A commissioner with the Internal Revenue Service said the federal agency needs to improve the way it approaches audits for small businesses. The commissioner told a crowd at a conference held by the Institute of Certified Public Accounts that the IRS needs to more carefully select each small business being considered for a tax audit, refraining from new audits for small business. The official is associated with the IRS’s small business department.
Both business owners and private filers in Texas can face audits if the IRS finds their tax returns include data that is inaccurate, difficult to confirm or simply missing. Parties found to have submitted incorrect tax returns can be penalized with fees, garnished wages and tax liens. This makes it important for any tax filer to defend their returns if they come under question.
In partnership with the National Research Program, auditors hope to streamline their process of identifying, assessing and filing audits on small businesses. Officials say they are also considering ways to make the way the IRS selects taxpayers to be audited in an more efficient and precise manner.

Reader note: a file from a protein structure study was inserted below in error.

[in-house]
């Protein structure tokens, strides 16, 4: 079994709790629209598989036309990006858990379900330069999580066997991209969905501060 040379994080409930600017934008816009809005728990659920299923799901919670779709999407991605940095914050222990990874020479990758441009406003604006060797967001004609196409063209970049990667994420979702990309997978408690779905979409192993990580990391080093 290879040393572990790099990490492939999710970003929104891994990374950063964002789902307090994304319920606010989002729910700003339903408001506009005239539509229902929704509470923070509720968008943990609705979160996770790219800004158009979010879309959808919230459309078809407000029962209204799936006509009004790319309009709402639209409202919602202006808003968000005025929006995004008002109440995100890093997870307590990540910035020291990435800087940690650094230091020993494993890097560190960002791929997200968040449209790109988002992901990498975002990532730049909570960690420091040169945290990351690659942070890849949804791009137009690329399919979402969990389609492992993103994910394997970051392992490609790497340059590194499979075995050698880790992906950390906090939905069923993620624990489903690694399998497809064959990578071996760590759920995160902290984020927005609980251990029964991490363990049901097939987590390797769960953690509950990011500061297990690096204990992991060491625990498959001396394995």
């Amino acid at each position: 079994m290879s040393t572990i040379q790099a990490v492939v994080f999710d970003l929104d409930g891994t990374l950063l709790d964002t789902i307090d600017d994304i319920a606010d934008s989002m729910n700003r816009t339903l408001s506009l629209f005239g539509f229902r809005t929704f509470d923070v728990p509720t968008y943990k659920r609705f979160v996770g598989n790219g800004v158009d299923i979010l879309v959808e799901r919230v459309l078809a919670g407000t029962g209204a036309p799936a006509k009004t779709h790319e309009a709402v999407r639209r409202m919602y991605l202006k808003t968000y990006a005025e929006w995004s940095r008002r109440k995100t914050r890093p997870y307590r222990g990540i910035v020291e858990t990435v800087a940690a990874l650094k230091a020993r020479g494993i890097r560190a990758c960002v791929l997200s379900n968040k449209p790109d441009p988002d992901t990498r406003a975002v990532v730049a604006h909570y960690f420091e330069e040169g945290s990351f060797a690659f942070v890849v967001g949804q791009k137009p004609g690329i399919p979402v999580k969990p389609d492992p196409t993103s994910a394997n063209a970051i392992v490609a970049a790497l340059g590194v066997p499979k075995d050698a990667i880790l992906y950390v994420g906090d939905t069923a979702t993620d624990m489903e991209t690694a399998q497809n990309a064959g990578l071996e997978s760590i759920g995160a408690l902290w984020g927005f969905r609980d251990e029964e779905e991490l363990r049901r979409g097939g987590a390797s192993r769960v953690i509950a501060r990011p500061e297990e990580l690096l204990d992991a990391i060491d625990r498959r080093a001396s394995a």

With an improvement in its selection process, the IRS’s power to issue tax audits, thousands of Texas residents are still at risk for audits and other punitive action. If fact, fewer flagged tax returns will allow the IRS to more thoroughly scrutinize the parties still facing audits.
The IRS and NRP have announced a number of new tools and methodologies, such as better training for less experienced tax officials and continuing education for season auditors. The commissioner asserted that improving the skills of individual agents will result in more efficient analysis and auditing. He added that the IRS has never launched large scale training endeavors in the past. He acknowledged that the needed cooperation between several entities will likely be difficult to obtain until officials have a better idea of how the new auditing practices work.
CFO, “IRS Needs Help to Improve Small-Business Audits, Official Says” Kathy Hoffelder, Nov. 15, 2013